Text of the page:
DescriptionShanghai is one of the first video game adaptations of the tile-based game played with the Chinese mahjong stones - essentially a puzzle game that has little to do with real mahjong rules.
The gameplay involves 144 tiles, each depicting different images, which have to be removed by matching them into pairs. The tiles are arranged in a gridded pattern, which is higher near the centre. A tile can only be removed if it has no tile next to it on at least one side.
This computer implementation can generate a random board layout to take on and features five preset challenges, some of which have time limits of five or ten minutes, as well as a multiplayer mode.
Part of the Following Groups
- Activision's Shanghai series
- Genre: Card / Tile game - Shanghai / Solitaire mahjongg
- Setting: Chinese
There are no reviews for this game.
|Happy Computer||Amiga||1987||94 out of 100||94|
|Computer and Video Games (CVG)||Lynx||Mar, 1991||84 out of 100||84|
|Happy Computer||Commodore 64||Dec, 1986||83 out of 100||83|
|Joker Verlag präsentiert: Sonderheft||Commodore 64||1993||80 out of 100||80|
|Video Games||SEGA Master System||Mar, 1991||80 out of 100||80|
|ACE (Advanced Computer Entertainment)||SEGA Master System||Nov, 1988||796 out of 1000||80|
|ASM (Aktueller Software Markt)||Lynx||Mar, 1991||9.5 out of 12||79|
|1UP!||SEGA Master System||Aug 27, 2004||70 out of 100||70|
|Commodore User||Commodore 64||Mar, 1987||7 out of 10||70|
|Computer and Video Games (CVG)||SEGA Master System||Jan, 1989||48 out of 100||48|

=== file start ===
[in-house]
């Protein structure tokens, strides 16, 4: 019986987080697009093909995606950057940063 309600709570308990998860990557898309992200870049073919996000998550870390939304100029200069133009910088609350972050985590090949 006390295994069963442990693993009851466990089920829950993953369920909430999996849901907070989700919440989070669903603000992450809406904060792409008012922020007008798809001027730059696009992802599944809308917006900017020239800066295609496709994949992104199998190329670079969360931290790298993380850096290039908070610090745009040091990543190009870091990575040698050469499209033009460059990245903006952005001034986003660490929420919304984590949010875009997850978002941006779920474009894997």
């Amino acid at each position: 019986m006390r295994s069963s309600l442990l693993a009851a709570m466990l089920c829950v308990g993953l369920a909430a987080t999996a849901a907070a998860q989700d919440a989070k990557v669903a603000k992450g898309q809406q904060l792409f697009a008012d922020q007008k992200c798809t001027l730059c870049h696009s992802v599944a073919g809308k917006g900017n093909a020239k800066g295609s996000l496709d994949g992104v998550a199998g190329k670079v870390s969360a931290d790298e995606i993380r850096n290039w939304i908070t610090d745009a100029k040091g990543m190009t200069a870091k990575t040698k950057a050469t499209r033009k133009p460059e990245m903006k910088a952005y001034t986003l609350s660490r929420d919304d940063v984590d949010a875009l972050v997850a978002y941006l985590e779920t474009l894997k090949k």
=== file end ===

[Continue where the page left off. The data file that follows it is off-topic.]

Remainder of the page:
|Topic||# Posts||Last Post|
|Project Manager||2||Sciere (294969)
May 15, 2008
ExtrasSome boxed games had a Shanghai postcard as bonus Front - original game cover artwork. Back - Game title and subtitle. Offer to a free demo disk for $3.00 at the specified address. Blank space for recipient’s address and stamp.
OriginApparently inspired by a Chinese game called "the Turtle" or "Destroy the Turtle", played with Mahjongg tiles, Brodie Lockhard implemented the first digital version of mahjongg solitaire in 1981 on the PLATO system (released for free, played via a CDC-721 touch screen terminal, according to Wikipedia), which in turn led to a commercial online version run by the Control Data Corporation in 1983 before this, Activision's 1986 home version, made the biggest splash yet.
- Amiga Power
- May 1991 (Issue #00) - #44 in the "All Time Top 100 Amiga Games"
- Computer Gaming World
- November 1996 (15th anniversary issue) – #146 in the “150 Best Games of All Time” list
- Happy Computer
- 1986 - Runner-up as Best Game Idea of the Year
- Power Play
- Issue 02/1992 – Best Lynx Game in 1991